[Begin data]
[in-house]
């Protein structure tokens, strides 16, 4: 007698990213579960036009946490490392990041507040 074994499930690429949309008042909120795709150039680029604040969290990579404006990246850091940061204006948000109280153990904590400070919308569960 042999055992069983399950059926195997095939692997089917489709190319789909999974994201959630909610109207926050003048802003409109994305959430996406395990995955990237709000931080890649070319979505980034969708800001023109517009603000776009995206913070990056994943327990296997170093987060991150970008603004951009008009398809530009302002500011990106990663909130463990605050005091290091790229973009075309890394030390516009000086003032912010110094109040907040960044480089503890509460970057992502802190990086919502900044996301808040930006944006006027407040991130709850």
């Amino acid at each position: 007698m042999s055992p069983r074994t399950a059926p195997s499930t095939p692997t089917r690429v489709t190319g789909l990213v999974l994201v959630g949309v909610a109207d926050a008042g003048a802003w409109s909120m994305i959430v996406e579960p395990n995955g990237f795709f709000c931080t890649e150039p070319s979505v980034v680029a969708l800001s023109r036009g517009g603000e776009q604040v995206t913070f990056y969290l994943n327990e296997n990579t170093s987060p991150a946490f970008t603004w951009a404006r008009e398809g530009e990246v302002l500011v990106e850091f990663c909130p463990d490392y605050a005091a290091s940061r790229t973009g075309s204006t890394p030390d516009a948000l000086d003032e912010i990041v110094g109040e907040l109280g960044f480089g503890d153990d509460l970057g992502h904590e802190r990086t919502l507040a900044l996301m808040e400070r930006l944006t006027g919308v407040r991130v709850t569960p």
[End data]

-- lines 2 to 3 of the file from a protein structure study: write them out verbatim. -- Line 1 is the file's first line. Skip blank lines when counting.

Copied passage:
């Protein structure tokens, strides 16, 4: 007698990213579960036009946490490392990041507040 074994499930690429949309008042909120795709150039680029604040969290990579404006990246850091940061204006948000109280153990904590400070919308569960 042999055992069983399950059926195997095939692997089917489709190319789909999974994201959630909610109207926050003048802003409109994305959430996406395990995955990237709000931080890649070319979505980034969708800001023109517009603000776009995206913070990056994943327990296997170093987060991150970008603004951009008009398809530009302002500011990106990663909130463990605050005091290091790229973009075309890394030390516009000086003032912010110094109040907040960044480089503890509460970057992502802190990086919502900044996301808040930006944006006027407040991130709850």
């Amino acid at each position: 007698m042999s055992p069983r074994t399950a059926p195997s499930t095939p692997t089917r690429v489709t190319g789909l990213v999974l994201v959630g949309v909610a109207d926050a008042g003048a802003w409109s909120m994305i959430v996406e579960p395990n995955g990237f795709f709000c931080t890649e150039p070319s979505v980034v680029a969708l800001s023109r036009g517009g603000e776009q604040v995206t913070f990056y969290l994943n327990e296997n990579t170093s987060p991150a946490f970008t603004w951009a404006r008009e398809g530009e990246v302002l500011v990106e850091f990663c909130p463990d490392y605050a005091a290091s940061r790229t973009g075309s204006t890394p030390d516009a948000l000086d003032e912010i990041v110094g109040e907040l109280g960044f480089g503890d153990d509460l970057g992502h904590e802190r990086t919502l507040a900044l996301m808040e400070r930006l944006t006027g919308v407040r991130v709850t569960p």